Illinois Plays a Major Role in Passing Federal Transportation Bill
The Illinois Chamber and the Transportation for Illinois Coalition are proud to acknowledge Congress has finally provided a longer-term transportation spending plan for our state and our nation. The Surface Transportation Bill, passed on June 29 and signed into law by President Obama on July 6, will fund important infrastructure projects vital to the future growth of our economy.
Members of the Illinois Congressional delegation were instrumental in in bringing about what will undoubtedly be recognized as one of the few truly significant bi-partisan accomplishments to come out of the 112th Congress.
While U.S. Senator Dick Durbin and Congressman Jerry Costello were the only members of the Illinois delegation selected to serve on the conference committee that crafted the final bill, many others played pivotal roles. Congresswoman Biggert and Congressmen Dold, Schock, and Schilling were stalwart advocates for the measure who helped smooth over numerous bumps that occurred during the lengthy ordeal. Congressmen Johnson, Hultgren and Lipinski all serve on the originating committee, and Congressman Roskam was a critical conduit for communication with Speaker Boehner and the House leadership team. Senator Kirk was an early advocate and champion for getting a transportation bill reauthorized in this Congress.
Only Congressman Walsh voted against the measure, while Senator Kirk and Congressman Jackson missed the vote for health reasons. All 17 members of the Illinois House delegation who supported the legislation deserve to be recognized, along with Sen. Durbin, whose leadership role in the Senate was instrumental in passing an effective transportation funding solution.
The bill did not raise taxes or contain any controversial earmarks. It successfully consolidated dozens of programs and removed many bureaucratic hurdles that have often resulted in construction delays and significantly added to project costs. In the absence of new revenue, the bill’s streamlining provisions were critical to ensuring limited funds will be used more efficiently. In the construction industry, the adage that “time is money” is well documented.
Thanks to the new federal transportation bill, 68,000 people in Illinois will keep or get new jobs over the next several years. More than $4 billion will be invested in Illinois’ infrastructure, from projects like the Route 51 expansion near Decatur and the I-74 bridge replacement in the Quad Cities to the extension of the red line in Chicago and continued work to remove freight and passenger rail bottlenecks in northeastern Illinois. Additionally, the bill finally brings some certainty after multiple short-term extensions of the original law that expired in 2009.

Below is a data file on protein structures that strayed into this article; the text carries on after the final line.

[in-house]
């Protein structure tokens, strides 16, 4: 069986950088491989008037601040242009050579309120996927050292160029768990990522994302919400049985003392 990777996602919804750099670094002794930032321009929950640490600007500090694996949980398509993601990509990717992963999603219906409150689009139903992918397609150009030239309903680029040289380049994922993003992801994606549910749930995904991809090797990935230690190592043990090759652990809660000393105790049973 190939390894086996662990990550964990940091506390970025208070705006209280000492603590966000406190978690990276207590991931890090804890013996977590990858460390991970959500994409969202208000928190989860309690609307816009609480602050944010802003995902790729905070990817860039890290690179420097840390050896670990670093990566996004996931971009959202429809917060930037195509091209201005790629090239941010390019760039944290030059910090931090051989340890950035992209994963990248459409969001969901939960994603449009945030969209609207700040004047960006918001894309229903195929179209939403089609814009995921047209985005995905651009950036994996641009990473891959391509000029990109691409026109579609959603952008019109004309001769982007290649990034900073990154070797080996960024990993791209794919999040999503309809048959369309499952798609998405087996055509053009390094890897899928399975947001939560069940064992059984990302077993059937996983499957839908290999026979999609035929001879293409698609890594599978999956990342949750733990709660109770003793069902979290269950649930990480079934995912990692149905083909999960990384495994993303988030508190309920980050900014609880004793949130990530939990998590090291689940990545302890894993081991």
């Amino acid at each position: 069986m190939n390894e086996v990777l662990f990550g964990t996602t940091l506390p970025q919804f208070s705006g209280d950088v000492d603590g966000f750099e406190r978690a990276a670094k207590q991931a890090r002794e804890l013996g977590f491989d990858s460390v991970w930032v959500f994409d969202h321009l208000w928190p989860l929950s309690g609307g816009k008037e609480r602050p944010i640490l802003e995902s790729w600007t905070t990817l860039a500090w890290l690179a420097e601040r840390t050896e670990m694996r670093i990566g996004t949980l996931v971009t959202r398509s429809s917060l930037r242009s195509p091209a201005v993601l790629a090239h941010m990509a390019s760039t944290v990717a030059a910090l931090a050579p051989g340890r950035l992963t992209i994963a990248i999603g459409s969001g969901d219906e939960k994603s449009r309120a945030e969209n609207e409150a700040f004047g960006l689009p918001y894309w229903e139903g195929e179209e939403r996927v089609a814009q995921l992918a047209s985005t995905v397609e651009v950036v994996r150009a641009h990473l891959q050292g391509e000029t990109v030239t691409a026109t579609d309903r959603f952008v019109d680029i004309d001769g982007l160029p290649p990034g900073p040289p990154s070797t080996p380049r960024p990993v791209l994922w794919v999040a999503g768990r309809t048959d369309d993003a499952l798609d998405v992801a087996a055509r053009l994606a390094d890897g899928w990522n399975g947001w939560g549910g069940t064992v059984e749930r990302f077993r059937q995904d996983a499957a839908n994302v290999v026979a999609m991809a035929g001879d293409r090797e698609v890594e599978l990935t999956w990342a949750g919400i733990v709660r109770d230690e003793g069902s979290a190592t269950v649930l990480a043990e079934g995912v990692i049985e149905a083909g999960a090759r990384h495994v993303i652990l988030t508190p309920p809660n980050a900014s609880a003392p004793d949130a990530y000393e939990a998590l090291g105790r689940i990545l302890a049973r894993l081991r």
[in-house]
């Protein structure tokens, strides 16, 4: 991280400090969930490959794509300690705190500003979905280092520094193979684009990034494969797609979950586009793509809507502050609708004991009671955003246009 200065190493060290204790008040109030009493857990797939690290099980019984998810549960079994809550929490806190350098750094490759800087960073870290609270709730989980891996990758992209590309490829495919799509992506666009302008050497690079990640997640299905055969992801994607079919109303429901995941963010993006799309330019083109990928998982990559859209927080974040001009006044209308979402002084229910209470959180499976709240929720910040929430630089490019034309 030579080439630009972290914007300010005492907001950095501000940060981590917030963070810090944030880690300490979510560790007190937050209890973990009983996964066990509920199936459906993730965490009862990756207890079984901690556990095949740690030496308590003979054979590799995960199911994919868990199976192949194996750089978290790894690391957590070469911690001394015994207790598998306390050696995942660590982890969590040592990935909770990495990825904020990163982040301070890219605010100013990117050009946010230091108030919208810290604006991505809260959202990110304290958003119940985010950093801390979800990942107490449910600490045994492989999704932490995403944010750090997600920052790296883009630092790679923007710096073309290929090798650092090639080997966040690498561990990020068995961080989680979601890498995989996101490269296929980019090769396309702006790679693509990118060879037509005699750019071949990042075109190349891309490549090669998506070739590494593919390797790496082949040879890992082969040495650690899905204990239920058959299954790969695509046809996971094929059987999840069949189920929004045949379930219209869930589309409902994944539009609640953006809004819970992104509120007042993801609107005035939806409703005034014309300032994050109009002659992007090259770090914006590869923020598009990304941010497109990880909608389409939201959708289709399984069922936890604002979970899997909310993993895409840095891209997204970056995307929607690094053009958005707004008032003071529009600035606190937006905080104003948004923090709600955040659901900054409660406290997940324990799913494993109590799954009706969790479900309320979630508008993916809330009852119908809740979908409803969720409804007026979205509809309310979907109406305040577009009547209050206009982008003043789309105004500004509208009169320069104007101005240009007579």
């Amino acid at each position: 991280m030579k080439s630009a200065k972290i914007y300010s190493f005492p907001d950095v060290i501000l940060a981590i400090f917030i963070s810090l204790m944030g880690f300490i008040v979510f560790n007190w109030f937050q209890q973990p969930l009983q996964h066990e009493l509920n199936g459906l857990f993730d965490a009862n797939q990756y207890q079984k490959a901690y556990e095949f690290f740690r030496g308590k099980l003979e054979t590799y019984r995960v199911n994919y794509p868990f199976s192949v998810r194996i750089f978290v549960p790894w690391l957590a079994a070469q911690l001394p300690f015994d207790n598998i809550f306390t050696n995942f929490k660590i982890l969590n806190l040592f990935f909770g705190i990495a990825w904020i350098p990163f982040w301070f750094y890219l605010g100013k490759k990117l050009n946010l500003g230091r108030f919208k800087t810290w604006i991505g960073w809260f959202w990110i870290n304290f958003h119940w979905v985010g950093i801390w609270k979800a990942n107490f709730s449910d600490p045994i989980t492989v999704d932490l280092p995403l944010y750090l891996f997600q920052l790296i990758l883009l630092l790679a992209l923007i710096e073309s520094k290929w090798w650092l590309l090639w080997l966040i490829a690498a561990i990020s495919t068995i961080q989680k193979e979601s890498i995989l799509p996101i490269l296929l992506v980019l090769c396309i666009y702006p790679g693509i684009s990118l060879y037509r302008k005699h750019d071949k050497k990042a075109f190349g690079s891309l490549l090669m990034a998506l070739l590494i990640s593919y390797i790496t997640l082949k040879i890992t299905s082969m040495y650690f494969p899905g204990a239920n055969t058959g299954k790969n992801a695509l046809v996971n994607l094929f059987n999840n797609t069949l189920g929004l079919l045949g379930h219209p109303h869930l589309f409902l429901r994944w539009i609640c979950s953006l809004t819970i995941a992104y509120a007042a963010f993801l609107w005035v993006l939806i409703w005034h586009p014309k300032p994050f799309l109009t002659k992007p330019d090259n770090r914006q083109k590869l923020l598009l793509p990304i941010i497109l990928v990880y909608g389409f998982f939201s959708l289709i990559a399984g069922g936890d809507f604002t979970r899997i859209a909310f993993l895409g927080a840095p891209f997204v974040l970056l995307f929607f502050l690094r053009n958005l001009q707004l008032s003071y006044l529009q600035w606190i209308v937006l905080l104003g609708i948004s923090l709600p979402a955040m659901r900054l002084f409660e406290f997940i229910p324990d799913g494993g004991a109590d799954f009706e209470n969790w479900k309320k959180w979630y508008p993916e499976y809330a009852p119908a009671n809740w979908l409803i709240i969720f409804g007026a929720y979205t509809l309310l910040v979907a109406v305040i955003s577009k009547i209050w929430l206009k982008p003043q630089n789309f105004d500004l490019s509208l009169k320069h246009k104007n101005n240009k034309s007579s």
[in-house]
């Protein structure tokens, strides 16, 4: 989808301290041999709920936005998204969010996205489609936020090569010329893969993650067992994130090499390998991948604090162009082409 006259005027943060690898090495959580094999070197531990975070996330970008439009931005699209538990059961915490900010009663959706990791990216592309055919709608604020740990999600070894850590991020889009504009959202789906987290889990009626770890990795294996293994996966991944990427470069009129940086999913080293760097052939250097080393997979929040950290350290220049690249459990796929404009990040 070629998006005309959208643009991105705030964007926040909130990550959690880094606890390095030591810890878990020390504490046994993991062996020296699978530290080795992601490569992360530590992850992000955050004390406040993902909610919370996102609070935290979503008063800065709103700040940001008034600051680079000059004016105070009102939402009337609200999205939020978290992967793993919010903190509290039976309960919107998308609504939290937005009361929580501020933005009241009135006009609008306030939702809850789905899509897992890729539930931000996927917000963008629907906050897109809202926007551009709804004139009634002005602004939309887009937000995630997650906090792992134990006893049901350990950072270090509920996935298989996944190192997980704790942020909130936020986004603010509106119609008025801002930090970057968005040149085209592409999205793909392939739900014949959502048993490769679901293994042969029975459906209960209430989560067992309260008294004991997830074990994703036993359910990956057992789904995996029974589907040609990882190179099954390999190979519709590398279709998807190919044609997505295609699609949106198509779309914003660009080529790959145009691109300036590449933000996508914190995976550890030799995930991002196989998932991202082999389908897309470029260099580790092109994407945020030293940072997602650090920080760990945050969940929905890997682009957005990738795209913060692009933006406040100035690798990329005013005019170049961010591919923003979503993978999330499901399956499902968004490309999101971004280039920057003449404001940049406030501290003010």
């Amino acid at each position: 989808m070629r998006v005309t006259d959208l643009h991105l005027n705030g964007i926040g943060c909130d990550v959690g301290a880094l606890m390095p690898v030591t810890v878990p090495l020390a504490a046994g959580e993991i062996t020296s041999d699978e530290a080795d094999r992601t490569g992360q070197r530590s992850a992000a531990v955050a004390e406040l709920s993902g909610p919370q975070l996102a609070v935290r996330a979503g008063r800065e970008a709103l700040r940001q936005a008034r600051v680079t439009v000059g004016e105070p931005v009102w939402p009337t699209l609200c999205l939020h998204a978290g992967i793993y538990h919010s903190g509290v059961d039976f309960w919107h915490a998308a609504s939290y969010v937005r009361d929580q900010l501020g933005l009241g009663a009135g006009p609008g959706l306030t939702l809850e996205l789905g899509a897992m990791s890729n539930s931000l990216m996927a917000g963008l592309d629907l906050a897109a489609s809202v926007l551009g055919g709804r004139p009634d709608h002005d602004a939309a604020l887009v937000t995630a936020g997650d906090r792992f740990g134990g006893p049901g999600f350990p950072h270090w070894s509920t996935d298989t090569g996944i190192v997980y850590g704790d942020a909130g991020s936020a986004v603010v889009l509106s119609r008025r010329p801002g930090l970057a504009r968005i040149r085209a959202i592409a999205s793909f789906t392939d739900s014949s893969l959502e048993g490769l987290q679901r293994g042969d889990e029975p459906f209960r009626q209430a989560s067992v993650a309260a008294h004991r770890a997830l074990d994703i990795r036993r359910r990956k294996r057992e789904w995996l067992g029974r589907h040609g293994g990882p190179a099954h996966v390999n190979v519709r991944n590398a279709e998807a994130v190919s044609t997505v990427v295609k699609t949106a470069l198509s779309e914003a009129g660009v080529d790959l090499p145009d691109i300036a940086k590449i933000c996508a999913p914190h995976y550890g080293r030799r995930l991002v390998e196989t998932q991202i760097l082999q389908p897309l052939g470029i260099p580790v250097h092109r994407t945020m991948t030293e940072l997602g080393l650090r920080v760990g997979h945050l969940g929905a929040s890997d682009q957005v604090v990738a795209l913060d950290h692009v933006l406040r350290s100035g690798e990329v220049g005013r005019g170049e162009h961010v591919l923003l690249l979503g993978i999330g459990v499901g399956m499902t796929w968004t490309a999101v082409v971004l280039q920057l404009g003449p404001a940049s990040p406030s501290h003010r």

The Transportation for Illinois Coalition, which is comprised of business, civic, labor and construction groups, has worked for more than a decade to focus public and our policymakers’ attention on the enormous need for infrastructure improvements in Illinois. As our roads, bridges and transit systems decay, safety concerns rise to make that investment all the more critical. We must maintain our existing infrastructure while vigorously pursuing new opportunities for modernization, expansion and efficiencies that assist economic growth.
Adoption of a new federal highway and transit bill through a Congress known for sharp partisan differences was not an easy task, but the overwhelming votes of support in each chamber yielded a compromise that provides long overdue good news for our industries, communities and the economy. By putting more people to work on good jobs repairing transportation systems and moving the economy, we all win.
Illinoisans have a reason to be proud of our Congressional delegation as they overcame Washington’s divisive atmosphere and united to support a two-year spending plan that will pump billions of dollars into the nation’s transportation systems and ensure Illinois remains a major recipient of vital federal funds.
Our coalition’s message was clear. If we work together, we can make a compelling case for how investment in transportation systems promotes the nation’s economy and returns great benefits.
Much remains to be done both in Springfield and in Washington in order to get where we need to be on transportation funding issues. The limited duration of the federal transportation and infrastructure law means the measure will have to be revisited as soon as the new Congress is seated next January. Likewise, in Springfield, the 2009 capital funding bill which finances state and local construction projects will expire next year.
We must remain hopeful the recent progress on transportation funding issues can be replicated after the election, for infrastructure improvements are fundamental to the pursuit of job growth and a more prosperous economy for the nation and the people of Illinois.